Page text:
I really enjoyed my time as a Solutions Architect, and wouldn't mind at all doing it again someday. The job of a Solutions Architect, or Sales Engineer, or "Presales" is be the technical person in the sales discussion on the part of the vendor who's trying to sell the technical
$thing. The sales rep's main responsibility is to manage the sales cycle (a separate post entirely) and depending on how technical the product that your company sells, it's possible that knowing how to answer questions or sell the customer the right solution is entirely outside of the sales rep's capability.
This is where the Solutions Architect (SA) comes in.
The job of the SA is to have a very thorough conversation with the prospect about what they're trying to accomplish and why they decided to contact your company. It is your job to
- figure out what exactly the prospect needs from your company to solve their business problem and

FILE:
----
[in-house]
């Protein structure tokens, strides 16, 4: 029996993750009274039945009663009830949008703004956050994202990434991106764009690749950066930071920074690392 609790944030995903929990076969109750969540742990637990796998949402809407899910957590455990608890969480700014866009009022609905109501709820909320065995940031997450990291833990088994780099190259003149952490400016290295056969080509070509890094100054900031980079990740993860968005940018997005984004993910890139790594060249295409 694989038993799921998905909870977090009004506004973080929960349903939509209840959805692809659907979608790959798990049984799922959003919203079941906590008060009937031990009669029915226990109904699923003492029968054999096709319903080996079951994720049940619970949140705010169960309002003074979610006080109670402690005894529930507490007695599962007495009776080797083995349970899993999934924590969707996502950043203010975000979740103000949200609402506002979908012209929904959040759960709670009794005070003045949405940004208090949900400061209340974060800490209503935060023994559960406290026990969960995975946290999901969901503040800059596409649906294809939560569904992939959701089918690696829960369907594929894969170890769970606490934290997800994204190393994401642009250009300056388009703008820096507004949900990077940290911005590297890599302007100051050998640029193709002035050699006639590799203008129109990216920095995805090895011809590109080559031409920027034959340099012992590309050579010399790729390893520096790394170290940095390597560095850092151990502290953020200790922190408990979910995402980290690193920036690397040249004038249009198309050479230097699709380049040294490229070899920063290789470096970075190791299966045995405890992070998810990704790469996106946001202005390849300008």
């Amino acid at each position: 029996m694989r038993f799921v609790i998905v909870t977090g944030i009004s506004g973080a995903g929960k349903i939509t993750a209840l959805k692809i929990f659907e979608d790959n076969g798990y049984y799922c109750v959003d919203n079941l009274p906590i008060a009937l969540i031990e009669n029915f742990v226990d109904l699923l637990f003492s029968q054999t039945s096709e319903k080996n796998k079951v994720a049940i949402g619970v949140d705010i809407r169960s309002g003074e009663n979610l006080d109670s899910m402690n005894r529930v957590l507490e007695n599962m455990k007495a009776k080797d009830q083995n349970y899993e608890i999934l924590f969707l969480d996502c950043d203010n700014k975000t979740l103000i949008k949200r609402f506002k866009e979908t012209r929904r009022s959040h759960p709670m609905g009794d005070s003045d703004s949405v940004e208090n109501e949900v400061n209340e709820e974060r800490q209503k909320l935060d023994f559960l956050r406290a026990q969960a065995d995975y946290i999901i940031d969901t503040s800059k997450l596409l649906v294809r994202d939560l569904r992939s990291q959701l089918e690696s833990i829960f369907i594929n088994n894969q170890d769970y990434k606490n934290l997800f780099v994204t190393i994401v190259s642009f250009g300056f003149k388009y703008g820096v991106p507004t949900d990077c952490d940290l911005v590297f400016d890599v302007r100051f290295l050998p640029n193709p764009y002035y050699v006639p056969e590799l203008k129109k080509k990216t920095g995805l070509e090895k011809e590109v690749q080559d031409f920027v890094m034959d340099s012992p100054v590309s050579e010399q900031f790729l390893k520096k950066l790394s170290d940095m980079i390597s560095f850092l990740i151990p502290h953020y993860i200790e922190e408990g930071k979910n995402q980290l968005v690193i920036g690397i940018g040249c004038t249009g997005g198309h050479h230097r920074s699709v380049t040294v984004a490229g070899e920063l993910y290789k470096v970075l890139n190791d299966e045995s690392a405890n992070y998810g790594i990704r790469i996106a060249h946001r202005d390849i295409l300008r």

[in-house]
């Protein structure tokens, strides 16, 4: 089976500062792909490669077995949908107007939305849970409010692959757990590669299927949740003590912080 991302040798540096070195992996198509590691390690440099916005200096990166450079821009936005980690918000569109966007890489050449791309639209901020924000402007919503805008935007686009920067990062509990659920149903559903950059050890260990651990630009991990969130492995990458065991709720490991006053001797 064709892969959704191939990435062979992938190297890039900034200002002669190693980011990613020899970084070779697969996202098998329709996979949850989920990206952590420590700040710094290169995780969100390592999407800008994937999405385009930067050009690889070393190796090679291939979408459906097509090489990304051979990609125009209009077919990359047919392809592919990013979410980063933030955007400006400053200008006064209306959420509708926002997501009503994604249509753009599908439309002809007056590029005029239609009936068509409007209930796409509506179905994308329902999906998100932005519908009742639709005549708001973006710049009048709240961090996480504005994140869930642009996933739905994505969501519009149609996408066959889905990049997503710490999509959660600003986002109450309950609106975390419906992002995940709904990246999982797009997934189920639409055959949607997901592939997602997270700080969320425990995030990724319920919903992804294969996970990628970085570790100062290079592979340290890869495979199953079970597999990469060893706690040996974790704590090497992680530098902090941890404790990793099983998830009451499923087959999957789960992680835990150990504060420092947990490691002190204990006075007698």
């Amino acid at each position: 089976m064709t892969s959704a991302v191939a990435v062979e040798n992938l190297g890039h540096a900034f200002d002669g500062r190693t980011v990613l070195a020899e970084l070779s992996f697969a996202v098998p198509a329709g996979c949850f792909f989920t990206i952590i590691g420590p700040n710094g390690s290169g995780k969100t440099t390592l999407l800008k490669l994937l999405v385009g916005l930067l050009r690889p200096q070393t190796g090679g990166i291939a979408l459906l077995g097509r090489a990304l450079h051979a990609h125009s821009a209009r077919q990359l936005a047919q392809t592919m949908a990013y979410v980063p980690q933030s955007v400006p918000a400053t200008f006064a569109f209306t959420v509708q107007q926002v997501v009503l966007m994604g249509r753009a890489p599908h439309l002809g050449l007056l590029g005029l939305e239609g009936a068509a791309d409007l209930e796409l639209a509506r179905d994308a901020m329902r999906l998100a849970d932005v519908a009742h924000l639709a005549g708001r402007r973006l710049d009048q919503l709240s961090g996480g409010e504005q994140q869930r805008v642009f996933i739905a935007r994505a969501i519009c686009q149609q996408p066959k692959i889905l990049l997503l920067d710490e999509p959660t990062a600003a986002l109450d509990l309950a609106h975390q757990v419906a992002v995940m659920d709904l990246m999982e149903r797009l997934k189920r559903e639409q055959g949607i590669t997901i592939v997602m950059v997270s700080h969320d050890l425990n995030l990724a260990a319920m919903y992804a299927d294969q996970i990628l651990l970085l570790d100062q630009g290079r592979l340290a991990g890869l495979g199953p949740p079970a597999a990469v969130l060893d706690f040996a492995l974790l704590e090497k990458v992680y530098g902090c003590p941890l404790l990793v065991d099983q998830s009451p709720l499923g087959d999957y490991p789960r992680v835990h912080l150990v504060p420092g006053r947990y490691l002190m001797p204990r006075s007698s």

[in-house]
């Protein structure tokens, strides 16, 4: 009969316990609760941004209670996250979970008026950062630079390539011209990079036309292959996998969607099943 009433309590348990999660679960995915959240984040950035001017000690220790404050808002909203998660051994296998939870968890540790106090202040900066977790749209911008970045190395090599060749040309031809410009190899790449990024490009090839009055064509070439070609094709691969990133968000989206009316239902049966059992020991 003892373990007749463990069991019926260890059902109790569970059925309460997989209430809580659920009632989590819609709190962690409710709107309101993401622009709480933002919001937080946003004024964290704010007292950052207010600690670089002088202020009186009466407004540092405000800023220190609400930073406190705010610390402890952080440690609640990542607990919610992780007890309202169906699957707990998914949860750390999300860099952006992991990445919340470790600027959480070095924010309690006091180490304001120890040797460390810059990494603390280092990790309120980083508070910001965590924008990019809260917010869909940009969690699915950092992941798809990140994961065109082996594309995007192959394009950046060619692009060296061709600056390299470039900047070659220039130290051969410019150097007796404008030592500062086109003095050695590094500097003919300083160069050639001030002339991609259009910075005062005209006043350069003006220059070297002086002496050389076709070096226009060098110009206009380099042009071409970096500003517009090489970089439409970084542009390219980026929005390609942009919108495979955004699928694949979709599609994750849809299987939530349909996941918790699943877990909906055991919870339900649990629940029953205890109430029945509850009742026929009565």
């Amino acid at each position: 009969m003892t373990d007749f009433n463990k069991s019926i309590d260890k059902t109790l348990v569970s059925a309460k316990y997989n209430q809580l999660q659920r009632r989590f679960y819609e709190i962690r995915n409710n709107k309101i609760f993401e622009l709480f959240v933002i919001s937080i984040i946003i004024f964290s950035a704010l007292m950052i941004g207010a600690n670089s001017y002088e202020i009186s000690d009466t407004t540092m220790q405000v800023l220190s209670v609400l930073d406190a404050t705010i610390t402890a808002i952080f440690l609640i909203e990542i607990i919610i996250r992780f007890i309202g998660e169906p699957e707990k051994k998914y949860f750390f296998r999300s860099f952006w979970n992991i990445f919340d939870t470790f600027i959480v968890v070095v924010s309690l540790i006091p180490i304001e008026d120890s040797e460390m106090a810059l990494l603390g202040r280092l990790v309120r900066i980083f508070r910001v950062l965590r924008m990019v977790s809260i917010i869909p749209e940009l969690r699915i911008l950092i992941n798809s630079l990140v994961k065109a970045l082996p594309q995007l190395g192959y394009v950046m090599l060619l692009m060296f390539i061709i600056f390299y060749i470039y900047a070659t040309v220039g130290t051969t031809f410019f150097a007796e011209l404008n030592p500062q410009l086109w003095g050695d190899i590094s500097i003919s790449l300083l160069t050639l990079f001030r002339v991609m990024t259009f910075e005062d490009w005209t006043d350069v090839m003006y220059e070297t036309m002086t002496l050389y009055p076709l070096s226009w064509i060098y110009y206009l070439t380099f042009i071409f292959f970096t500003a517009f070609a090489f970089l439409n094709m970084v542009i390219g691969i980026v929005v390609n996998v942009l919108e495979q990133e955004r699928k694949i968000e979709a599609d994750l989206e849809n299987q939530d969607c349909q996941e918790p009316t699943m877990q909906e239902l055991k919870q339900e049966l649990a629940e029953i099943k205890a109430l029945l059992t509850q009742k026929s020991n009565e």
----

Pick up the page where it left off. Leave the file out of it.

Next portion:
- set their expectations for exactly how your solution will solve their problem
The second part is the most fundamental, because 100% of the time the prospect will have an idea of how your product solves their problem, but it will be from their perspective. In order to truly solve their problem they need to understand the mental model of how your company and its product works. This is the SA's real job.
All technologists are human and the products that they produce are therefore imperfect. It is impossible for the human prospect on the other side of the transaction not to view your solution as a magic bullet for their problem (I am doing this myself at this exact moment in my new job negotiating with a vendor). It is your job to bring the prospect down to earth and help them understand exactly what the experience will be when they come on board.